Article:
Rechargeable Lithium Metal Battery

Rice University scientists have created a rechargeable lithium metal battery with three times the capacity of commercial lithium-ion batteries by resolving something that has long stumped researchers: the dendrite problem.

The Rice battery stores lithium in a unique anode, a seamless hybrid of graphene and carbon nanotubes. The material first created at Rice in 2012 is essentially a three-dimensional carbon surface that provides abundant area for lithium to inhabit. Lithium metal coats the hybrid graphene and carbon nanotube anode in a battery created at Rice University. The lithium metal coats the three-dimensional structure of the anode and avoids forming dendrites.

The anode itself approaches the theoretical maximum for storage of lithium metal while resisting the formation of damaging dendrites or “mossy” deposits.

Dendrites have bedeviled attempts to replace lithium-ion with advanced lithium metal batteries that last longer and charge faster. Dendrites are lithium deposits that grow into the battery’s electrolyte. If they bridge the anode and cathode and create a short circuit, the battery may fail, catch fire or even explode.

Rice researchers led by chemist James Tour found that when the new batteries are charged, lithium metal evenly coats the highly conductive carbon hybrid in which nanotubes are covalently bonded to the graphene surface. As reported in the American Chemical Society journal ACS Nano, the hybrid replaces graphite anodes in common lithium-ion batteries that trade capacity for safety.

Lithium-ion batteries have changed the world, no doubt,” Tour said, “but they’re about as good as they’re going to get. Your cellphone’s battery won’t last any longer until new technology comes along.

He said the new anode’s nanotube forest, with its low density and high surface area, has plenty of space for lithium particles to slip in and out as the battery charges and discharges. The lithium is evenly distributed, spreading out the current carried by ions in the electrolyte and suppressing the growth of dendrites.


Bubbles And The Future Of Electric Cars

With about three times the energy capacity by weight of today’s lithium-ion batteries, lithium-air batteries could one day enable electric cars to drive farther on a single charge. But the technology has several holdups, including losing energy as it stores and releases its charge. If researchers could better understand the basic reactions that occur as the battery charges and discharges electricity, the battery’s performance could be improved. One reaction that hasn’t been fully explained is how oxygen blows bubbles inside a lithium-air battery when it discharges. The bubbles expand the battery and create wear and tear that can cause it to fail.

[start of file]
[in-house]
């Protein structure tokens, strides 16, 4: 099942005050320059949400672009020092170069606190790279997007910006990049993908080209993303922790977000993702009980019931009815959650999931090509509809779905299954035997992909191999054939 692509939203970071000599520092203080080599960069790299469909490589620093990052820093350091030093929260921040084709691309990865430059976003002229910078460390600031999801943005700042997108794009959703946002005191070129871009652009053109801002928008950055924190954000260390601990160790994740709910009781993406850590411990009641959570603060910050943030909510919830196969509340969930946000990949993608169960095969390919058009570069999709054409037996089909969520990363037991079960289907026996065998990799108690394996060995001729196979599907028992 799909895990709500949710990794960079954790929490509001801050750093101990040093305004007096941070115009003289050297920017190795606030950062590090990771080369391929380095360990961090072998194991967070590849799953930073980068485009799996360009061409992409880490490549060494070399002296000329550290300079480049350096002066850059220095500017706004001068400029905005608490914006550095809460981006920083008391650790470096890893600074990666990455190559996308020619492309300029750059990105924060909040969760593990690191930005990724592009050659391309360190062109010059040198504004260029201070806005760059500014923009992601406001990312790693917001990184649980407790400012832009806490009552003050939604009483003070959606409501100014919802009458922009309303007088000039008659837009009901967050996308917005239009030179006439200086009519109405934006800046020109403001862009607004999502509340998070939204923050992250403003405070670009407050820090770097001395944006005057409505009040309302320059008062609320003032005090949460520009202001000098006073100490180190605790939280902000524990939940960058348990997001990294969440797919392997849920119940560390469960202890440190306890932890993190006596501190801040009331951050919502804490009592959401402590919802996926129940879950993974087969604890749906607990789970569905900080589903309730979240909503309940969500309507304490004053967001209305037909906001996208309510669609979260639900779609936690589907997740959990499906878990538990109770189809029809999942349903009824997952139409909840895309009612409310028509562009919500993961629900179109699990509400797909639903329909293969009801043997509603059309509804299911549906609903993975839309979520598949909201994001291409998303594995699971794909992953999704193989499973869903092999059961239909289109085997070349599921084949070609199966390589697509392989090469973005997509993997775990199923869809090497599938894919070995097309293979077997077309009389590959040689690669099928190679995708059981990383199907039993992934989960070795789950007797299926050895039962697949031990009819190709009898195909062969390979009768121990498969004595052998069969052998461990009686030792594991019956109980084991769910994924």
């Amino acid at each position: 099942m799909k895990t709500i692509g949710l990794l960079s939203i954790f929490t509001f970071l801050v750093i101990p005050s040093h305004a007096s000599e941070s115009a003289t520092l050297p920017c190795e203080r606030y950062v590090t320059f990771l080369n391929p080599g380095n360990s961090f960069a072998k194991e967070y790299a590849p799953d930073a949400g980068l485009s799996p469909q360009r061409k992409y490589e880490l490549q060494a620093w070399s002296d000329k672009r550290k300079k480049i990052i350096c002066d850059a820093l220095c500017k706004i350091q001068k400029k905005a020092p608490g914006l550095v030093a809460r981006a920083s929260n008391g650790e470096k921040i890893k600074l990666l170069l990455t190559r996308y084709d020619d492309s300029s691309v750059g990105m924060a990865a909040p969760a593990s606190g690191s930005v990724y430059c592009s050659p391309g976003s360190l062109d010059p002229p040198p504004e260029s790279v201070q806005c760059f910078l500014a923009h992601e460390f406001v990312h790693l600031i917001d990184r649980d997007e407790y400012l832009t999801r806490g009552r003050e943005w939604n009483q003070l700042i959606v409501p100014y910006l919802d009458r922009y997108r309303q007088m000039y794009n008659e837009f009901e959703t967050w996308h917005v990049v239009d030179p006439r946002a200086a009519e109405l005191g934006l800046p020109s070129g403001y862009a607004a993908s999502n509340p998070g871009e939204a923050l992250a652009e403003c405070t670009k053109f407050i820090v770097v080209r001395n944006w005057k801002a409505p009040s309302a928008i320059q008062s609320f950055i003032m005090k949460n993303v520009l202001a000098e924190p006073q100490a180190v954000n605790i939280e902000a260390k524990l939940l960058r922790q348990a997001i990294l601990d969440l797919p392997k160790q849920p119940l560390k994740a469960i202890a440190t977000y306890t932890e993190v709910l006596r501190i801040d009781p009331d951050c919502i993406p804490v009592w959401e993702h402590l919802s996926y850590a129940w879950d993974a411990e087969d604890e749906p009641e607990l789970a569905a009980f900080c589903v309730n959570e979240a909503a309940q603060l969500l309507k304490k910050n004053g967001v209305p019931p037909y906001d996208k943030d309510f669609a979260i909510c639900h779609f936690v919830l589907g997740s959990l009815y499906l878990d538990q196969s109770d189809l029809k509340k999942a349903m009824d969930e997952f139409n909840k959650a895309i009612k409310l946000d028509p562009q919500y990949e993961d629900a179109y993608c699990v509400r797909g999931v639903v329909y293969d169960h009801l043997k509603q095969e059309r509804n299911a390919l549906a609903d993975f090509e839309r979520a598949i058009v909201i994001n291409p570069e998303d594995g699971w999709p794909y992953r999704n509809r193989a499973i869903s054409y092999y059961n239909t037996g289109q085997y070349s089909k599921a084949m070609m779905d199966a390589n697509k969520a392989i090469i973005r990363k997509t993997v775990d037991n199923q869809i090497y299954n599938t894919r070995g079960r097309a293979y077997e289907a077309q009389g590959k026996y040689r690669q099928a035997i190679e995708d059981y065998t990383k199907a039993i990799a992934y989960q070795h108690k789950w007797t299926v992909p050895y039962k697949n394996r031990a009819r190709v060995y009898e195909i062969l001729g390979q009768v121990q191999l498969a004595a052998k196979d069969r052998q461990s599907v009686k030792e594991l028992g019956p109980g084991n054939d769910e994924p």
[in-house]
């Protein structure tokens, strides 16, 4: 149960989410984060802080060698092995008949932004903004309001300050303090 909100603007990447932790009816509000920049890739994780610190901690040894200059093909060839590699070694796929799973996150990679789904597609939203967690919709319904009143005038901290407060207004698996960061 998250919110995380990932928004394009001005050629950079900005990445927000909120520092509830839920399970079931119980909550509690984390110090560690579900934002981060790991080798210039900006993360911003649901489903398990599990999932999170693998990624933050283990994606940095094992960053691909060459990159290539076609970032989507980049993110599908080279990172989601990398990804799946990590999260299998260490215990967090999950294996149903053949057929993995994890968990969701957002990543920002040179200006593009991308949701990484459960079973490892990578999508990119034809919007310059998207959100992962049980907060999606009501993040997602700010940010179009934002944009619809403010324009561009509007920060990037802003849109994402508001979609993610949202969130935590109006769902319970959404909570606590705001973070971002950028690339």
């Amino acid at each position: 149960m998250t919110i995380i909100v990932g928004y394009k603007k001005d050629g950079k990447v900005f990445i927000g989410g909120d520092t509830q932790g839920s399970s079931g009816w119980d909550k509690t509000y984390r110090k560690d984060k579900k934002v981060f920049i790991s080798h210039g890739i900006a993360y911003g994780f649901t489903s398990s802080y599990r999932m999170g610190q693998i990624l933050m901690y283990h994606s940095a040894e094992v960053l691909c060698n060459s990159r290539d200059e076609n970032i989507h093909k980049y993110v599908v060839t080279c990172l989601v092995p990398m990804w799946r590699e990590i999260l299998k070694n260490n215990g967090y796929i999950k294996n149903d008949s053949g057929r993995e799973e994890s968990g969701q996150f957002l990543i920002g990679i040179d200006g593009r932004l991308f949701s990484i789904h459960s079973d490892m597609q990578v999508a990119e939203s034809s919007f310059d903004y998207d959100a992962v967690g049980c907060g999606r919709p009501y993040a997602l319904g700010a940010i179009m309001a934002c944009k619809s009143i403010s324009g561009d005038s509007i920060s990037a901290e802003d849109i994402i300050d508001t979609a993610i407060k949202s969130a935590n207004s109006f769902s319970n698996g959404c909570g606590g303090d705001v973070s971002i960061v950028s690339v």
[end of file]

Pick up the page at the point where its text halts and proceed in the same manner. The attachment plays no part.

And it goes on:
A paper in Nature Nanotechnology provides the first step-by-step explanation of how lithium-air batteries form bubbles. The research was aided by a first-of-a-kind video that shows bubbles inflating and later deflating inside a nanobattery. Researchers had previously only seen the bubbles, but not how they were created.

If we fully understand the bubble formation process, we could build better lithium-air batteries that create fewer bubbles,” noted the paper’s corresponding author, Chongmin Wang, of the Department of Energy’s Pacific Northwest National Laboratory (PNNL). “The result could be more compact and stable batteries that hold onto their charge longer.”

Wang works out of EMSL, the Environmental Molecular Sciences Laboratory, a DOE Office of Science user facility located at PNNL. His co-authors include other PNNL staff and a researcher from Tianjin Polytechnic University in China.

The team’s unique video may be a silent black-and-white film, but it provides plenty of action. Popping out from the battery’s flat surface is a grey bubble that grows bigger and bigger. Later, the bubble deflates, the top turning inside of itself until only a scrunched-up shell is left behind.

The popcorn-worthy flick was captured with an in-situ environmental transmission electron microscope at EMSL. Wang and his colleagues built their tiny battery inside the microscope’s column. This enabled them to watch as the battery charged and discharged inside.